8. Fabrice Murtin & Martina Viarengo, 2011. "The Expansion and Convergence of Compulsory Schooling in Western Europe, 1950–2000," Economica, London School of Economics and Political Science, vol. 78(311), pages 501-522, 07.
  9. Hans van Kippersluis & Owen O'Donnell & Eddy van Doorslaer, 0000. "Long Run Returns to Education: Does Schooling Lead to an Extended Old Age?," Tinbergen Institute Discussion Papers 09-037/3, Tinbergen Institute.
  10. Arendt, Jacob Nielsen, 2005. "Does education cause better health? A panel data analysis using school reforms for identification," Economics of Education Review, Elsevier, vol. 24(2), pages 149-160, April.
  11. Bhashkar Mazumder, 2008. "Does education improve health? A reexamination of the evidence from compulsory schooling laws," Economic Perspectives, Federal Reserve Bank of Chicago, issue Q II, pages 2-16.
  12. Guido Imbens & Thomas Lemieux, 2007. "Regression Discontinuity Designs: A Guide to Practice," NBER Technical Working Papers 0337, National Bureau of Economic Research, Inc.
  13. Levin, Jesse & Plug, Erik J. S., 1999. "Instrumenting education and the returns to schooling in the Netherlands," Labour Economics, Elsevier, vol. 6(4), pages 521-534, November.
  14. Giorgio Brunello & Margherita Fort & Guglielmo Weber, 2009. "Changes in Compulsory Schooling, Education and the Distribution of Wages in Europe," Economic Journal, Royal Economic Society, vol. 119(536), pages 516-539, 03.
  15. Julien Grenet, 2013. "Is Extending Compulsory Schooling Alone Enough to Raise Earnings? Evidence from French and British Compulsory Schooling Laws," Scandinavian Journal of Economics, Wiley Blackwell, vol. 115(1), pages 176-210, 01.
  16. Kemptner, Daniel & Jürges, Hendrik & Reinhold, Steffen, 2011. "Changes in compulsory schooling and the causal effect of education on health: Evidence from Germany," Journal of Health Economics, Elsevier, vol. 30(2), pages 340-354, March.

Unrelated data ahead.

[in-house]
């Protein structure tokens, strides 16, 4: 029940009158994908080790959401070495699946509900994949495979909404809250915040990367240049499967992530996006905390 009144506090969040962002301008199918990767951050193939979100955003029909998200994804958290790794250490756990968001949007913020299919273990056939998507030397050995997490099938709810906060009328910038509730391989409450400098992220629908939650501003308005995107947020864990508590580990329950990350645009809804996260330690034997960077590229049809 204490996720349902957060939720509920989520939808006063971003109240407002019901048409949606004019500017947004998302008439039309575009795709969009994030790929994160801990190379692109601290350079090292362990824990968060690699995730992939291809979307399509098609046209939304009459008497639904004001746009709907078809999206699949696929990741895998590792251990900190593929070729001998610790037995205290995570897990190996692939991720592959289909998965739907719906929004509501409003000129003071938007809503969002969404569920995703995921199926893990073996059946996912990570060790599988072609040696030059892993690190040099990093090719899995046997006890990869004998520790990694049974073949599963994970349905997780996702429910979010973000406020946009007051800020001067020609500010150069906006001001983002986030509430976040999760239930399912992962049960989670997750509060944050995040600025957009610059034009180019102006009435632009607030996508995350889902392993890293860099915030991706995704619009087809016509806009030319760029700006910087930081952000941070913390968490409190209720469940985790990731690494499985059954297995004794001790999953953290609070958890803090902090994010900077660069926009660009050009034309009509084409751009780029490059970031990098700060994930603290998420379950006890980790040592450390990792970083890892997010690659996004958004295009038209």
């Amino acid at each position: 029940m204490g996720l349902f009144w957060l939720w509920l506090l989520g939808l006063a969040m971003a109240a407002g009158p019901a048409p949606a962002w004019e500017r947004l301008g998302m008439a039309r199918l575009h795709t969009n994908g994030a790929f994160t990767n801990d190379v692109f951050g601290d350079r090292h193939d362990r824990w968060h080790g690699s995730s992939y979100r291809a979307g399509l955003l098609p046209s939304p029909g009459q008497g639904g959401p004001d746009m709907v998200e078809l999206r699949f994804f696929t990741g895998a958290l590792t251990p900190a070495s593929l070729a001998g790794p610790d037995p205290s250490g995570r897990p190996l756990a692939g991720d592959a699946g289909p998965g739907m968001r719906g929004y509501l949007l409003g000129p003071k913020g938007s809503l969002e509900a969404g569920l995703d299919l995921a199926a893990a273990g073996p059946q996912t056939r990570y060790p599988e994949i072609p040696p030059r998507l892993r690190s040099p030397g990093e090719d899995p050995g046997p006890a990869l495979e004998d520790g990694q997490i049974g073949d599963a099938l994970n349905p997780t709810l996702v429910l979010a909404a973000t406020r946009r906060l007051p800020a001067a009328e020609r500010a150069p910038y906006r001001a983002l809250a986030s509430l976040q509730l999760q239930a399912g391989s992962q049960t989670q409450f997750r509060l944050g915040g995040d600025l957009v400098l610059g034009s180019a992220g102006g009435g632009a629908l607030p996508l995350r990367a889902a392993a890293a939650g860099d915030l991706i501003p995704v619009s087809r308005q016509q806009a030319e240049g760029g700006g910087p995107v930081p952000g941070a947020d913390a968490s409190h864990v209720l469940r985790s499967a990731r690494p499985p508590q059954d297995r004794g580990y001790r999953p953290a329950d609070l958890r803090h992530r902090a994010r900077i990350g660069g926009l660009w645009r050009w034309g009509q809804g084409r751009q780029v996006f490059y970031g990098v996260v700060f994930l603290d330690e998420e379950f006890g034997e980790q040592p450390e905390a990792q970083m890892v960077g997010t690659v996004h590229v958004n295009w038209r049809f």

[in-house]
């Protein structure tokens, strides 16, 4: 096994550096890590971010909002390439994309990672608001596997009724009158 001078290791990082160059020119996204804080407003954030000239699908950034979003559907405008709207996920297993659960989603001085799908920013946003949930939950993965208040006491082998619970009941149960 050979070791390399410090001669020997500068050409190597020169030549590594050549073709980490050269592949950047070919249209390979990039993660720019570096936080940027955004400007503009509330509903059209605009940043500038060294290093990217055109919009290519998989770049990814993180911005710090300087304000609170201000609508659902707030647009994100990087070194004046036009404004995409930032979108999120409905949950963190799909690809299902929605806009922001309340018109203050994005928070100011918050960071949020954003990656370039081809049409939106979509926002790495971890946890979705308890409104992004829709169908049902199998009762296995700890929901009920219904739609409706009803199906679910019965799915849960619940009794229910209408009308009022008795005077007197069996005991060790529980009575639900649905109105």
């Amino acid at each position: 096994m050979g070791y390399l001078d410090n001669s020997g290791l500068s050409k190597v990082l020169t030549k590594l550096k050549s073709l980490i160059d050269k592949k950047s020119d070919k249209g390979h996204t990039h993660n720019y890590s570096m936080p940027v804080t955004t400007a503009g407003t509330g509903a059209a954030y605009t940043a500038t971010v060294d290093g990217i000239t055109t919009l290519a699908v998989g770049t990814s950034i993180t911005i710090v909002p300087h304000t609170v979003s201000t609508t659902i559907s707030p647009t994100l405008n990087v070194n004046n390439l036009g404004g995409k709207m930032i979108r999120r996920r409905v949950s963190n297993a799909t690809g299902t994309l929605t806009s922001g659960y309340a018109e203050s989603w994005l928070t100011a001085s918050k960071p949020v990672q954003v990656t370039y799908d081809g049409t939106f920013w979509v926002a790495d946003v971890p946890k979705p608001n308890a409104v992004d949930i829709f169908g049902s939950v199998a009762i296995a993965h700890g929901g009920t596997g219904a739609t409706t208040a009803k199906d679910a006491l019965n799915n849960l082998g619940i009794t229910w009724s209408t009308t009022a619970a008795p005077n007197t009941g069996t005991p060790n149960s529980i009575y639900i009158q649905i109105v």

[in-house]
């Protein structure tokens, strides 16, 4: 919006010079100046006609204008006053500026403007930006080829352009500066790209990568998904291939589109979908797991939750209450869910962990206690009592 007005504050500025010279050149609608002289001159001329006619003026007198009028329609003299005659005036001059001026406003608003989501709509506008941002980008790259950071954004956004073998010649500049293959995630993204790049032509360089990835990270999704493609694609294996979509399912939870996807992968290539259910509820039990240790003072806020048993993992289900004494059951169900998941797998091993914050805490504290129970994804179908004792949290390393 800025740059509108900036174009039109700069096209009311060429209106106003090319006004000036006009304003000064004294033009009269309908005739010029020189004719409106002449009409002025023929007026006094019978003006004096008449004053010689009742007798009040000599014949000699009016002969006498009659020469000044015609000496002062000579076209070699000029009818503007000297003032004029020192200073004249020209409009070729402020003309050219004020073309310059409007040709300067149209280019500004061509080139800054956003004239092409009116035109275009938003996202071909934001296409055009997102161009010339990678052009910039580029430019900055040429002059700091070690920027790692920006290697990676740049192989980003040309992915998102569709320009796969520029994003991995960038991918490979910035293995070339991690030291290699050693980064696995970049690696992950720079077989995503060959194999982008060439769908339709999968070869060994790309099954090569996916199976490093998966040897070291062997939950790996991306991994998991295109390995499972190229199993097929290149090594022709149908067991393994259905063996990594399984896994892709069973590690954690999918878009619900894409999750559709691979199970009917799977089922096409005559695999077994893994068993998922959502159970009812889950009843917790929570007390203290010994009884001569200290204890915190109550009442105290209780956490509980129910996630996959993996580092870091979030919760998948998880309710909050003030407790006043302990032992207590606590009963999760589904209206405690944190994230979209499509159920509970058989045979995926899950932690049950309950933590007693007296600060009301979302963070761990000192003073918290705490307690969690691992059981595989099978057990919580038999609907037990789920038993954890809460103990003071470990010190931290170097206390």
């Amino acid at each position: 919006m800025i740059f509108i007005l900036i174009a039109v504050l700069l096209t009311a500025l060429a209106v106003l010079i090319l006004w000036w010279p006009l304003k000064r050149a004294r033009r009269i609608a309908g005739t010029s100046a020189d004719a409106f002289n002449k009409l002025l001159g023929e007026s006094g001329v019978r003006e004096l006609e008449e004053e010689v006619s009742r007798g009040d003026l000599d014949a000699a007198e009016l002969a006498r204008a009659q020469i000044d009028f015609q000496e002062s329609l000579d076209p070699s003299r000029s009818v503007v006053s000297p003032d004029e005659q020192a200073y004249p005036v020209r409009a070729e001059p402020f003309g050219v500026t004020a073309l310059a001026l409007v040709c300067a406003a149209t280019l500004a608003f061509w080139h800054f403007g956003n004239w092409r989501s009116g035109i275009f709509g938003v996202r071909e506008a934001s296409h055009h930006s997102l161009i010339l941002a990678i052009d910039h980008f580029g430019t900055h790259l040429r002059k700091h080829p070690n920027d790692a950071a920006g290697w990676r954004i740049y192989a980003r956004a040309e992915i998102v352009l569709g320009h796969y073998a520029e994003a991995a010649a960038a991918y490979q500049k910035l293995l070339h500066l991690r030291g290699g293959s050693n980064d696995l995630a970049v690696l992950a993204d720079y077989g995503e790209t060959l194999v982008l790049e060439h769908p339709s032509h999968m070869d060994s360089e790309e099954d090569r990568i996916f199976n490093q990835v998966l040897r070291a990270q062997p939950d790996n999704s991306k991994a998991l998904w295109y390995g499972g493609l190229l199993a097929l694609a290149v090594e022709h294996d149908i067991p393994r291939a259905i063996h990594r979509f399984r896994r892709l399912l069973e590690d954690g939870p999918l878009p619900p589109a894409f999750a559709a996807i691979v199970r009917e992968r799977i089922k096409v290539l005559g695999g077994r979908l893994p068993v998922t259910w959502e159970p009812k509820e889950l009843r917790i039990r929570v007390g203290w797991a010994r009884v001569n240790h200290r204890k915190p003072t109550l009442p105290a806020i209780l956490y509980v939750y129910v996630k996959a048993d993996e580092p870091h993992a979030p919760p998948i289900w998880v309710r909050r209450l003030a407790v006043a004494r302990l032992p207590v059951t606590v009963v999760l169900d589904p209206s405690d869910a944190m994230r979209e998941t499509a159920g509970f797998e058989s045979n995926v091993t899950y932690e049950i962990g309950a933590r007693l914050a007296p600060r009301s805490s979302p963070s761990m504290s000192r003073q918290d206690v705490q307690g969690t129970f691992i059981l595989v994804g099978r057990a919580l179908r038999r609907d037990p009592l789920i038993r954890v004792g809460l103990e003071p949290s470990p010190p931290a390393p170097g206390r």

17. Micklewright, J & Mark Pearson & Stephen Smith, 1989. "Has Britain an early school-leaving problem?," Fiscal Studies, Institute for Fiscal Studies, vol. 10(1), pages 1-16, February.
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Cited by:
  1. Bijwaard, Govert & van Kippersluis, Hans & Veenman, Justus, 2013. "Education and Health: The Role of Cognitive Ability," IZA Discussion Papers 7648, Institute for the Study of Labor (IZA).
  2. repec:dgr:uvatin:2013044 is not listed on IDEAS
  3. Martin Fischer & Martin Karlsson & Therese Nilsson, 2013. "Effects of Compulsory Schooling on Mortality – Evidence from Sweden," Ruhr Economic Papers 0441, Rheinisch-Westfälisches Institut für Wirtschaftsforschung, Ruhr-Universität Bochum, Universität Dortmund, Universität Duisburg-Essen.
  4. Mazzonna, Fabrizio, 2014. "The long lasting effects of education on old age health: Evidence of gender differences," Social Science & Medicine, Elsevier, vol. 101(C), pages 129-138.